Today’s marketing tools allow you to track a prospect’s engagement over the past several years. These insights can help salespeople quickly answer questions like: What content have they read or converted on? Have they ever spoken with a sales representative before?  Even if it’s their first time speaking with a prospect, your sales leader can know the prospect’s entire relationship with your brand. This information is incredibly valuable for weaving the context of their history of engagement into the conversation. 
2. Insights Behind the Action That Qualified Them as a Lead
Knowing what action a prospect took to qualify them as a lead is non-negotiable. However, I’ve found that it’s also important to provide sales with an overview of what that resource or lead magnet is about. In many cases, sales professionals don’t take time to read all of the lead generation resources that marketing creates. Providing a brief synopsis that helps your sales team know what the resource is about makes it easier for them to create the connection between the action of the prospect and your products and services. 
3. Their Ability to Make a Purchasing Decision
Most companies know the job title or roles that would have the ability to say “yes” to a final purchasing decision. Capturing this information through your marketing efforts will ensure salespeople aren’t wasting time on leads that they can’t convert.  
4. The Career History of a Prospect
It’s useful to understand your prospect’s job history. In many cases, your CRM can track whether a person has moved from one company to another. You can also leverage LinkedIn insights to capture a prospect’s career trajectory and mutual connections. All these factors will influence how much a prospect can impact a purchase decision, how much educating you’ll have to do, and how quickly they can make a decision. Today’s business development professionals have access to more information about their prospects than ever before. The more your marketing team can help salespeople contextualize their messaging and save time getting to know the prospect, the more effective both teams will be in the long run.  Green Apple Strategy’s team is dedicated to understanding our clients’ target audience, creating compelling content, and generating the leads you need to grow your business. Contact us today to schedule a consultation.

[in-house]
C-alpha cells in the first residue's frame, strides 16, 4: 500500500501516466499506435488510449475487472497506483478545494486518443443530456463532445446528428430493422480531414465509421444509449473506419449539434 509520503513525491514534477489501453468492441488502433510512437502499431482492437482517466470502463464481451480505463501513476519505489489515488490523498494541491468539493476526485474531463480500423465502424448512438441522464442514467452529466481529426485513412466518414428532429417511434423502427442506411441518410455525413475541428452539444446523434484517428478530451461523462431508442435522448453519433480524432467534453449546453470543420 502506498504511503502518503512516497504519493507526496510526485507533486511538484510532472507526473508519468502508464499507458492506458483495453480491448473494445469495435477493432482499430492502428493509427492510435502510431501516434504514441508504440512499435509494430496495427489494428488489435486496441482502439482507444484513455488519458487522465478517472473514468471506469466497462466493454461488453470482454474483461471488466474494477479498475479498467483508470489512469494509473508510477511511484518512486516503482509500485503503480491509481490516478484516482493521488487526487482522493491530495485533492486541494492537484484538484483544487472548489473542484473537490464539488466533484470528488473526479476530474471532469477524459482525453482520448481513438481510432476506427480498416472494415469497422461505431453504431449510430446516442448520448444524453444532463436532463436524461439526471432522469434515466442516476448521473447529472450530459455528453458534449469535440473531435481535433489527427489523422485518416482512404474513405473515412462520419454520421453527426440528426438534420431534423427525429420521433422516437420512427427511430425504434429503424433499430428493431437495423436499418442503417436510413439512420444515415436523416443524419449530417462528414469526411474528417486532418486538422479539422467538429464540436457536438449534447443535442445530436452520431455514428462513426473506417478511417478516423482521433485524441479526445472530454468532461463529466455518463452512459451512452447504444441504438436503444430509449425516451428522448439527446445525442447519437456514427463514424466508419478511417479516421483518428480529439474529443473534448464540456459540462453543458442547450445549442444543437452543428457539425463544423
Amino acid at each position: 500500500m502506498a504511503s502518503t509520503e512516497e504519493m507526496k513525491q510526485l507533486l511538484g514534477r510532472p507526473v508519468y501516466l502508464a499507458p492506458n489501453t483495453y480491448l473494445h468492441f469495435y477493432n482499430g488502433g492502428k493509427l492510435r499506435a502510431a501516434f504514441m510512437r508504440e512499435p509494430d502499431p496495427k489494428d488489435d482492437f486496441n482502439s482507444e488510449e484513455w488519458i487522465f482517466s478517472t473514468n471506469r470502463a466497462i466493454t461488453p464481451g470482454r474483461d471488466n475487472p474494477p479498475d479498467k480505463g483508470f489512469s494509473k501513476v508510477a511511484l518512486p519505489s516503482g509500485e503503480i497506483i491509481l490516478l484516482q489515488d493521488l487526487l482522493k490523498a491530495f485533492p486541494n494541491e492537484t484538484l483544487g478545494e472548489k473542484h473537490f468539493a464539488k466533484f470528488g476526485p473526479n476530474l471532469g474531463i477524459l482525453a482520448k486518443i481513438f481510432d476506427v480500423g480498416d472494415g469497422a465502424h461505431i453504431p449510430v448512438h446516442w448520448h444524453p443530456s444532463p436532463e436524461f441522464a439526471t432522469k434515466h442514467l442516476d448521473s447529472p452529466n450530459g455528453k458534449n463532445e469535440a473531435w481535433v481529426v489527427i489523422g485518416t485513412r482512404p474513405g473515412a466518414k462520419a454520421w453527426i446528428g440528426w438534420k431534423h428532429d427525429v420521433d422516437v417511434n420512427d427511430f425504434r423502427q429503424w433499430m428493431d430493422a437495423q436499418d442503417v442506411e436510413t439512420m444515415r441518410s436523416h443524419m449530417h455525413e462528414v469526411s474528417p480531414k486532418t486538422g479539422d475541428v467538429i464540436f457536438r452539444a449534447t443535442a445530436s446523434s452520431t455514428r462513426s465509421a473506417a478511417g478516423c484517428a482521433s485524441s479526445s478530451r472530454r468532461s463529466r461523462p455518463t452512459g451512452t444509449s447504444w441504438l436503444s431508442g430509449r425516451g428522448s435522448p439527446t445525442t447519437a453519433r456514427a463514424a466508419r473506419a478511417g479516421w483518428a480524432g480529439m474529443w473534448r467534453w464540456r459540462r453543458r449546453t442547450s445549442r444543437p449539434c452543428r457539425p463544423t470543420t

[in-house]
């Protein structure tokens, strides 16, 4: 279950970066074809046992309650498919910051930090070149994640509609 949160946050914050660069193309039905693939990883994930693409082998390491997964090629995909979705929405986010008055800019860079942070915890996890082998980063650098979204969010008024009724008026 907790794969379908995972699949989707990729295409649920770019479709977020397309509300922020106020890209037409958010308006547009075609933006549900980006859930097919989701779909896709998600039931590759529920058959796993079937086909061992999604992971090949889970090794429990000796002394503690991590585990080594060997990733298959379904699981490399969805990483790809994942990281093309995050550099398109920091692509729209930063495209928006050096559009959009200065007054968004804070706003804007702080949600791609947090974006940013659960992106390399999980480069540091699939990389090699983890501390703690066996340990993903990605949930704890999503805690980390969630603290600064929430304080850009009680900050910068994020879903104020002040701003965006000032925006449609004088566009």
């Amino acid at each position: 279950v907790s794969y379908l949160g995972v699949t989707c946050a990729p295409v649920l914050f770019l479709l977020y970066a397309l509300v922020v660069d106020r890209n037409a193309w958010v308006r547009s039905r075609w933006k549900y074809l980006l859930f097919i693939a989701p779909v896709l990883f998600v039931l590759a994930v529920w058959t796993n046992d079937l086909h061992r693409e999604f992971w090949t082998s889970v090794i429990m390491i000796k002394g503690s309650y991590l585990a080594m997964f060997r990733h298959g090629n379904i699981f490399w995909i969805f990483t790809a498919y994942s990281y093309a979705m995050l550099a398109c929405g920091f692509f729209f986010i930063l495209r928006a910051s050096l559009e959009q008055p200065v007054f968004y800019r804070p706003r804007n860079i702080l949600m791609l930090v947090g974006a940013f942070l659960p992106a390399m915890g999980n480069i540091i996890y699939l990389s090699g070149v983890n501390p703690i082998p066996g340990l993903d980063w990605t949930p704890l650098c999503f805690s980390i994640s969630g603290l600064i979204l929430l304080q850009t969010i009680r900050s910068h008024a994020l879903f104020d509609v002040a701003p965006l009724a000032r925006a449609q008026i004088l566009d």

How to Empower Employees to Create Content for Your Marketing

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Empowering employees to help create content for your marketing might seem like a big risk, but it can also create one of the biggest rewards for your business. That is why I encourage businesses that their marketing department should own organizational culture. Marketers that understand the power of employee advocacy can empower them to create content that improves brand awareness, educates buyers, increases search engine visibility, and creates more meaningful connections with potential customers. 

How to Empower Employees to Create Content for Your Marketing

Here are four specific ways you can begin to empower employees outside of marketing to help you create content to attract the attention of your potential customers: 
Invite employees to contribute to podcasts or webinars as subject matter experts.
Your employees likely have a deep level of experience that could be beneficial for potential customers. Empowering them to become thought leaders in your industry by inviting them to create content is one of the simplest, yet most effective ways to maximize their knowledge for business development. It could be something as simple as hosting monthly webinars that put your employees in the spotlight or creating a podcast where you interview employees about how to overcome specific challenges your audience is facing. 
Make it easy for employees to share content they care about.
Having your employees share your content—whether it’s emailing it to a prospect or promoting it on social media—is the perfect way to increase your reach. But just because you create the content (and even ask them to help promote it), doesn’t mean they will share it.  That’s why it’s important to create marketing content employees actually want to share.  It could be a story about your employee or one of your clients or a tutorial related to your product. 
Equip and reward employee advocates.
According to recent research, 31% of fast-growing companies have set up an employee advocacy program. These businesses recognize that employee advocacy encourages their workforce to expand their role from “employee” to “brand ambassador.” And, this type of approach can create tremendous dividends for the overall health and success of your company.